Mozambique News Agency
President Armando Guebuza declared
on 4 October that the county has no alternative but to maintain the peace secured
15 years ago with the agreement signed between the government of his predecessor,
Joaquim Chissano, and the rebel movement Renamo, which put an end to the war
In a broadcast to the nation marking the anniversary of the agreement signed in Rome on 4 October 1992, President Guebuza said that in 1992 Mozambicans had united "to overcome an obstacle which was trying to block our path towards well-being". Peace should be preserved, he declared, as something "precious and indispensable for the life and progress of the entire Mozambican nation".
It was the climate of peace that had allowed the economy to grow over the past decade at an average rate of seven per cent a year, bringing "more schools, more health posts and more sources of clean drinking water to our people", the President added.
Peace "has favoured economic and social growth, which is turn has led to improved living conditions", he said. "But the Mozambican people deserve more, and thus we shall continue to work hard for the prosperity of Mozambique".
He urged all Mozambicans to celebrate the 15 years of peace "by renewing our commitment to self-esteem, tolerance, dialogue, and respect for differences and for the spirit of inclusion".
The President wanted to see "an ever more inclusive society", and a determination "to multiply and diversify our actions in the struggle against poverty".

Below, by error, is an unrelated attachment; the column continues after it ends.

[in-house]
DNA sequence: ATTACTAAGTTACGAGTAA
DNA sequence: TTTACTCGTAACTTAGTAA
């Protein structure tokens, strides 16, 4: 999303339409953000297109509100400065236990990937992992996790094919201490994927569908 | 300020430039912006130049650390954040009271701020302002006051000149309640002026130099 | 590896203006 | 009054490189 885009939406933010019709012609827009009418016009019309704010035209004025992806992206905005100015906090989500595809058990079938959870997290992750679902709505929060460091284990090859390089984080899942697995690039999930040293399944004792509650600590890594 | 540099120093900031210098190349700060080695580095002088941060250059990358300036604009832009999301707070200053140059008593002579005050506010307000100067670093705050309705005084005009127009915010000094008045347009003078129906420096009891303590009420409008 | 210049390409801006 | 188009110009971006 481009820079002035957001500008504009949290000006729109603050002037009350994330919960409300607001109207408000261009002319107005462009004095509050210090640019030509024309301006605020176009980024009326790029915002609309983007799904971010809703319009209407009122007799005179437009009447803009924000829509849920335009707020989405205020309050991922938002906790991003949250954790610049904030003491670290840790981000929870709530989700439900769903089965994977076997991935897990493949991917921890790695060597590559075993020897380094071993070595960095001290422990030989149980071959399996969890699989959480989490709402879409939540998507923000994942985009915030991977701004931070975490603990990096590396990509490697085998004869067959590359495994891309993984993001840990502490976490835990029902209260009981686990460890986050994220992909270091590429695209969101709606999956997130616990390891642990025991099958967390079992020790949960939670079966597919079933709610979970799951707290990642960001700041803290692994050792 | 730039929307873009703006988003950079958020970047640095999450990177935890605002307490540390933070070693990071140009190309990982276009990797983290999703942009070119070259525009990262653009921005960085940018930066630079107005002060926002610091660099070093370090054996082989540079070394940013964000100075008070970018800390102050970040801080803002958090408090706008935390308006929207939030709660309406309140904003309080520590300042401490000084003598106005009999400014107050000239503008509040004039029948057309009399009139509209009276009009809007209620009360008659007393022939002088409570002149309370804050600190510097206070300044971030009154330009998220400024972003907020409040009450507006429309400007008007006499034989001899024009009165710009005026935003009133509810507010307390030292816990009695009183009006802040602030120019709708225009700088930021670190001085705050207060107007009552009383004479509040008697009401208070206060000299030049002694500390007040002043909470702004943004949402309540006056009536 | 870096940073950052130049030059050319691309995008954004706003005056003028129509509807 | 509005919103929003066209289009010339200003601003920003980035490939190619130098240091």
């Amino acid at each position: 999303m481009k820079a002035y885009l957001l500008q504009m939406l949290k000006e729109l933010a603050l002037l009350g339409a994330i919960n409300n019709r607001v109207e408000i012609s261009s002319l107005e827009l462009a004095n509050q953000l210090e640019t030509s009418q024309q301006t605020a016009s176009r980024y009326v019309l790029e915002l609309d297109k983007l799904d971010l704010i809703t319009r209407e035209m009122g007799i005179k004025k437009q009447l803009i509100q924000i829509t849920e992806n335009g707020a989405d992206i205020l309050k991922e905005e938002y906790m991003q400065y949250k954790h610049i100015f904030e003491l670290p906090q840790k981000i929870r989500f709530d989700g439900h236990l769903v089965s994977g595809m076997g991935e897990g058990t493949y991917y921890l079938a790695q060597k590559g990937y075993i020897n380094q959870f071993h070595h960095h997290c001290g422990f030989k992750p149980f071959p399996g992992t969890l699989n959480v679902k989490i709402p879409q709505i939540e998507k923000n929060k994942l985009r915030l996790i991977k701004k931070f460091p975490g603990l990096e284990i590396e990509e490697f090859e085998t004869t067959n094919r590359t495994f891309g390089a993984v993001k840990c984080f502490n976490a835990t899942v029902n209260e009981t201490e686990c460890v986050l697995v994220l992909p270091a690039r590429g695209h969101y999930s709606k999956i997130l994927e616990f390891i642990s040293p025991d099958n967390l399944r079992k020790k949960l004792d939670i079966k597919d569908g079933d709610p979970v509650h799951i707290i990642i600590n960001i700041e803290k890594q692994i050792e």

In the morning, President Guebuza laid a wreath at Maputo's Monument to the Mozambican Heroes, where the founder of Mozambican nationalism, Eduardo Mondlane, the country's first President, Samora Machel, and others who gave their lives in the struggle for the country's independence and sovereignty are buried.
He then led a symbolic tree planting ceremony at Peace Square, opposite the capital's largest supermarket. All those involved in the negotiations in Rome that led up to the peace accord were invited to plant trees - including Renamo leader, Afonso Dhlakama, and all the members of the Renamo delegation in Rome.
But the only one who was present was Renamo's chief negotiator, Raul Domingos - who was expelled from Renamo in 2000, and now leads the country's third largest party, the PDD (Party for Peace, Development and Democracy). Dhlakama and the rest of the Renamo leadership boycotted the ceremonies.
The Eduardo Mondlane University (UEM), the oldest and largest higher education institution in Mozambique, signed in Maputo on 8 October a cooperation protocol with three private forestry companies to plant trees on more than 700,000 hectares of damaged forests. This project will cost $110 million over the next 10 years.
The three companies are Tecnota Forest of Zambezia, Chikweti Forest of Niassa, and Levastflor, who pledged to start replanting trees in Niassa province in the north of the country, and Zambezia and Sofala in the central region. The areas to be replanted have been degraded, particularly by uncontrolled bush fires.
By planting new species of trees, the communities will directly benefit through employment as well as from 10 per cent of any profits that are obtained.
The signatories will also conduct forestry research for mutual benefit and will offer training in the area of forest conservation and the development and application of new technologies.
Speaking at the ceremony, the, UEM vice-chancellor Filipe Couto stressed the importance of such activities as a means to protect the ecosystem in a responsible manner.
For her part, Asa Tham, the chairperson of the Levasflor General Assembly, said it is very important to create improved living conditions, which is why large numbers of local people will be employed.